Diana. September 2013.

Dear Rowley,

Having not seen The Queen or The Iron Lady at the cinema on principle, I was certainly not going to vote with my feet and see the new biopic Diana starring Naomi Watts as the late Diana, Princess of Wales. The reviews have eviscerated the misguided project and poured scorn as much for the inept script as the tastelessness of the exercise. Was the love affair between the estranged princess and Doctor Hasnat Khan a story that needed to be told? I would say not when the latter is still living and the royal family are enjoying such a prolonged period of good fortune and popularity. The timing seems particularly insensitive considering the late princess’s first grandson Prince George has just been born.

I never met the Princess of Wales though did recall being in Harrods one afternoon long after Princess Diana and Prince Charles had announced their separation. My friend Lee nudged me in the ribs when we were on the ground floor and pointed towards what can only be described as a furtive blonde looking at handbags. Within seconds the entire floor had caught the scent that the Princess of Wales was shopping alone and almost as one began to close the net around her. The Princess obviously had a sixth sense for danger and bolted towards the exit. As it later transpired, the royal security corps no longer followed her and Diana was alone. It must have been around the time of her game-changing Panorama interview in 1995.

Having seen Naomi Watts plastered all over busses and billboards for the past week looking more like Fiona Fullerton than the Princess of Wales, I decided that rather than watch the film I would go back to the Panorama footage. It brought back memories of how profoundly shocking it was to watch the broadcast live and – rather worryingly – to think how almost twenty-years have passed since it poured a tidal wave of public anger upon the royal family. Those born too late to have witnessed Princess Diana in her prime won’t know that she was before Panorama a silent movie star.

We didn’t know the princess had briefed Andrew Morton when he wrote Diana: Her True Story in 1992 though by 1995 it was evident that the Prince and Princess of Wales were waging a propaganda war in the national newspapers. Diana’s greatest tactic was to find the photo or film opportunity that presented her side of the story without having to utter a word. She understood the power of fashion to present her as a strong woman who was surviving despite being lost in a loveless marriage and ultimately estranged. There was of course the teary speech when she withdrew briefly from public life but nobody was expecting the raw candour of Panorama.

Watching with the benefit of much hindsight, I think Panorama was a grave error on the princess’s part. Granted she must have felt horribly isolated, slandered and threatened to explode such a bomb with the aid of Mr Bashir. But the interview was so clearly stage-managed and the lines delivered with pathos and puppy dog eyes that begged but did not necessarily elicit sympathy. What the princess did was rain down verbal blows on the Prince of Wales and the palace: ‘three people in the marriage’, ‘she won’t go quietly’, ‘queen of people’s hearts’ etc.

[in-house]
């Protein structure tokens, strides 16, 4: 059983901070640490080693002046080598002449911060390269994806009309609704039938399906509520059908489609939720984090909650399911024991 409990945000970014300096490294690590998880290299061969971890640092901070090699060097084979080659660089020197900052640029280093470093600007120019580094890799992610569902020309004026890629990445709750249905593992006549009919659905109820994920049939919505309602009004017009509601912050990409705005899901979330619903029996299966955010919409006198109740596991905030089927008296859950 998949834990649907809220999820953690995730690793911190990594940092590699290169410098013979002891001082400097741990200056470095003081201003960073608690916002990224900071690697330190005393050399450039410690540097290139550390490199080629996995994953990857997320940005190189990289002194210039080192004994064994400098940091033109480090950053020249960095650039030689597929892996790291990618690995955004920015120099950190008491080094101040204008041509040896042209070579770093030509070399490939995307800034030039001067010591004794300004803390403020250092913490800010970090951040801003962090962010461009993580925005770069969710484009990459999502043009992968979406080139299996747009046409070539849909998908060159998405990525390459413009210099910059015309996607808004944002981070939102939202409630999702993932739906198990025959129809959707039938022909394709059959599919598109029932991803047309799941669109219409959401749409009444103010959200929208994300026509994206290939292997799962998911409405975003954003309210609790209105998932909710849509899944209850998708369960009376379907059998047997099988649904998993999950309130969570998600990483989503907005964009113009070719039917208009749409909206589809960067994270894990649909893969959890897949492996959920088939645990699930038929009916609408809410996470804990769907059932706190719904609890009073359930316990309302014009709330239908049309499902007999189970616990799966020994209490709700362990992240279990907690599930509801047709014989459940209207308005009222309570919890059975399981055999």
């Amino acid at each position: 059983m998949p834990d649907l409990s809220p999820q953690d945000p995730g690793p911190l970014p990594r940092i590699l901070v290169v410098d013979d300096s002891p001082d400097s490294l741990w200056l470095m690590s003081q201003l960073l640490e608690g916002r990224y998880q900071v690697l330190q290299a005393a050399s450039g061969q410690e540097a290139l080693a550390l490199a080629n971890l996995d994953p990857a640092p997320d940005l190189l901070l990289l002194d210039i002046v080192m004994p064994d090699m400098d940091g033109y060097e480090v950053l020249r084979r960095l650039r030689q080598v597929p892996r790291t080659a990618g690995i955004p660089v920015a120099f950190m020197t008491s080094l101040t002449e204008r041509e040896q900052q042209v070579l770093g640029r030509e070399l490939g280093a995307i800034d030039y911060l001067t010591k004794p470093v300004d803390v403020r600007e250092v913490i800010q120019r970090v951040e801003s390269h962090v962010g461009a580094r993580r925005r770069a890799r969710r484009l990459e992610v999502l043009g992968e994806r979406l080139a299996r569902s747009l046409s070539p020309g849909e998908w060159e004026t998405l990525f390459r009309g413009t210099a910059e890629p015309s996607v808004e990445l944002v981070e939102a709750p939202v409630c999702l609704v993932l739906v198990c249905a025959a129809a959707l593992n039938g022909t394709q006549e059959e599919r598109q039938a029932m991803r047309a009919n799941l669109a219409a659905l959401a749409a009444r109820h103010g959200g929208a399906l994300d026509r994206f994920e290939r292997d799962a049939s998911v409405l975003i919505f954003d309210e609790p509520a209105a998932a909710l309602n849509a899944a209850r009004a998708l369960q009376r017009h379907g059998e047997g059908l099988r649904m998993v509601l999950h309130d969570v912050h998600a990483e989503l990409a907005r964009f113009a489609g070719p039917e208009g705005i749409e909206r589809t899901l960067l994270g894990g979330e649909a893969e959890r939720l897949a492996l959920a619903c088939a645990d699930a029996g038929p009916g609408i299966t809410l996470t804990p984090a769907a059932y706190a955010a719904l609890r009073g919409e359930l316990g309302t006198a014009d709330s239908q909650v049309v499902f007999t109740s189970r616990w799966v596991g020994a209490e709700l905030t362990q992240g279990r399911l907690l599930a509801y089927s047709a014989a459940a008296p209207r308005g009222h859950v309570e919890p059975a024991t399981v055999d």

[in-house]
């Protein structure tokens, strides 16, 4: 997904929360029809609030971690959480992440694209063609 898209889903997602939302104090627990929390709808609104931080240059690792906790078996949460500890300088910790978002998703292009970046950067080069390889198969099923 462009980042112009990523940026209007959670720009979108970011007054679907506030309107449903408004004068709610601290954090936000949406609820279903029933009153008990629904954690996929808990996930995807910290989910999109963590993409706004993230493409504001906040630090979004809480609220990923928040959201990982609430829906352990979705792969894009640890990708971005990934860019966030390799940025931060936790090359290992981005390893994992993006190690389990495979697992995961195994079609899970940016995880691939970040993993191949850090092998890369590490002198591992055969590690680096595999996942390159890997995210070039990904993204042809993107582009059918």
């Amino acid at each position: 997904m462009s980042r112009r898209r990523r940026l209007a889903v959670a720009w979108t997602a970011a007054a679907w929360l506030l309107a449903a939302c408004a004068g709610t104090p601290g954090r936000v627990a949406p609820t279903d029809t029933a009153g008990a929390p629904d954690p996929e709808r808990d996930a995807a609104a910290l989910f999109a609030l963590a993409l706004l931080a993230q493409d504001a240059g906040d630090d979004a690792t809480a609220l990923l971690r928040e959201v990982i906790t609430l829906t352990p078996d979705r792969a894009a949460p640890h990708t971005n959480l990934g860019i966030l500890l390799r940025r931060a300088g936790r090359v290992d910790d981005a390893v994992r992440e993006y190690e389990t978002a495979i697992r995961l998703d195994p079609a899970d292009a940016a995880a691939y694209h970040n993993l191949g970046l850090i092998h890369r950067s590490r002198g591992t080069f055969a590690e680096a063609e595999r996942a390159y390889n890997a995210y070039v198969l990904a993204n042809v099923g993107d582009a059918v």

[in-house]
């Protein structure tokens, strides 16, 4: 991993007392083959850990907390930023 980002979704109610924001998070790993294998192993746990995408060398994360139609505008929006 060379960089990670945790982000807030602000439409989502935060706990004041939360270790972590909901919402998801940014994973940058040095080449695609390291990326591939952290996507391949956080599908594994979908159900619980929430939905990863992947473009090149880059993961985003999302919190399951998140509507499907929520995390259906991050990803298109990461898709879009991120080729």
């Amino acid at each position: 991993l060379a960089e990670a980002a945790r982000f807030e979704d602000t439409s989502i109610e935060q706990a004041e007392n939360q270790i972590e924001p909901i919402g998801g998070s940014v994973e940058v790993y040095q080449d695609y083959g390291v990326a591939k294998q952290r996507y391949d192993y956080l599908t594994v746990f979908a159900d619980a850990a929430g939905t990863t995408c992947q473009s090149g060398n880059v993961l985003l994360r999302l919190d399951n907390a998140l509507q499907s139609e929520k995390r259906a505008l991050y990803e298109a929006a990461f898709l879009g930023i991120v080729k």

I was actually a great fan of Diana and think she had much to give in her new role minus the HRH. I will always admire her shaking hands with AIDS patients when the average Joe on the street thought they were valid victims, contagious and deserved to die. I would surmise that she instilled decency and compassion into the Princes William and Harry and was indeed a wonderful mother (a point apparently never made in the movie). The most poignant part of the Panorama interview was the princess’s determination to find a new role for herself outside the royal family. The most uncomfortable was her admission of adultery, bulimia, bullying and being isolated within the royal circle.

Of course we know the  rest: the death of the princess in the 1997 car crash with her then-beau Dodi Fayed, the hostility towards the royal family (particularly The Queen and the Prince of Wales) in the immediate aftermath and the gradual ‘forgiveness’ after the near-hysterical outpouring of grief. The death of Diana, Princess of Wales was one of those moments that had a profound effect our national consciousness. Do you really think the adoration of The Queen as the nation’s grandmother would have reached such a peak during the Diamond Jubilee without the long climb back towards respect and affection necessitated by Diana’s death?

As a friend of mine said shortly after Princess Diana’s funeral, ‘I almost heard the creaking of the tumbril wheels’. I would hazard a guess that so too did Buckingham Palace. I don’t happen to believe the ‘Super Tony’ version of events proposed by The Queen whereby Mr Blair saved the monarchy though his machinations behind the scenes in 1997 was probably one of the few decent, selfless acts of his venal administration. You might think ‘pass the sick bag Ethel’ when I say that Diana taught the Royal Family to smile but I happen to think this sentiment is true. Without her life and death I do not think the monarchy would be in the robust state it finds itself in 2013.

People who believe Diana, Princess of Wales was assassinated are clearly the self-same loons who think Elvis is alive and Marilyn Monroe was murdered by Bobby Kennedy. Though there may be some sense of symmetry and inevitability about the fairy tale turned nightmare, it is perhaps kinder now to remember Diana as a force for good albeit flawed…and which of us isn’t?